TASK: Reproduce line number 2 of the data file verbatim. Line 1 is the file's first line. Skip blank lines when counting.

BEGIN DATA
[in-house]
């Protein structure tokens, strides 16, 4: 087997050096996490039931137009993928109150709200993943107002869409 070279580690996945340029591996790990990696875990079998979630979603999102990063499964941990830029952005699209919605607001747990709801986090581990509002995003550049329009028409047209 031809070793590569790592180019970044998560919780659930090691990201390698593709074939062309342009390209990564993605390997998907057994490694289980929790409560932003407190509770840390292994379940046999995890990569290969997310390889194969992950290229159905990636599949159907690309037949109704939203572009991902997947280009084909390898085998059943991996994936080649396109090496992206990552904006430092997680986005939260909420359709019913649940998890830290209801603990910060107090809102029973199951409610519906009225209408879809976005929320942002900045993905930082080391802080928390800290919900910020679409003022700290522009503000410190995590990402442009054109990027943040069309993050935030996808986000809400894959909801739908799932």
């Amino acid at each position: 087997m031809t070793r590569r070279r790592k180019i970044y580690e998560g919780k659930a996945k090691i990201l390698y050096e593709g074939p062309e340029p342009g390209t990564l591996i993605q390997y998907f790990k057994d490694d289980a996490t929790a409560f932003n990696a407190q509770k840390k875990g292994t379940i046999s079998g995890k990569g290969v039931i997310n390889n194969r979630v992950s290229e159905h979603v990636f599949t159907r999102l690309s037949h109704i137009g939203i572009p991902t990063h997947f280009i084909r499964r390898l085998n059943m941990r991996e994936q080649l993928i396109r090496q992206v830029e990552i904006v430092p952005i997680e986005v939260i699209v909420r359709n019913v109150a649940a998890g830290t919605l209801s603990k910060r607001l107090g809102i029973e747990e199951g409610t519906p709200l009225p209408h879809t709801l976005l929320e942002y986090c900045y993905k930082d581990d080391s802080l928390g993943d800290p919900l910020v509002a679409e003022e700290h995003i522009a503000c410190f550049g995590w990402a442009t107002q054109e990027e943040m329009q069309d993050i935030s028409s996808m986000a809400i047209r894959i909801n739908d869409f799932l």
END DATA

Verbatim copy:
């Protein structure tokens, strides 16, 4: 087997050096996490039931137009993928109150709200993943107002869409 070279580690996945340029591996790990990696875990079998979630979603999102990063499964941990830029952005699209919605607001747990709801986090581990509002995003550049329009028409047209 031809070793590569790592180019970044998560919780659930090691990201390698593709074939062309342009390209990564993605390997998907057994490694289980929790409560932003407190509770840390292994379940046999995890990569290969997310390889194969992950290229159905990636599949159907690309037949109704939203572009991902997947280009084909390898085998059943991996994936080649396109090496992206990552904006430092997680986005939260909420359709019913649940998890830290209801603990910060107090809102029973199951409610519906009225209408879809976005929320942002900045993905930082080391802080928390800290919900910020679409003022700290522009503000410190995590990402442009054109990027943040069309993050935030996808986000809400894959909801739908799932």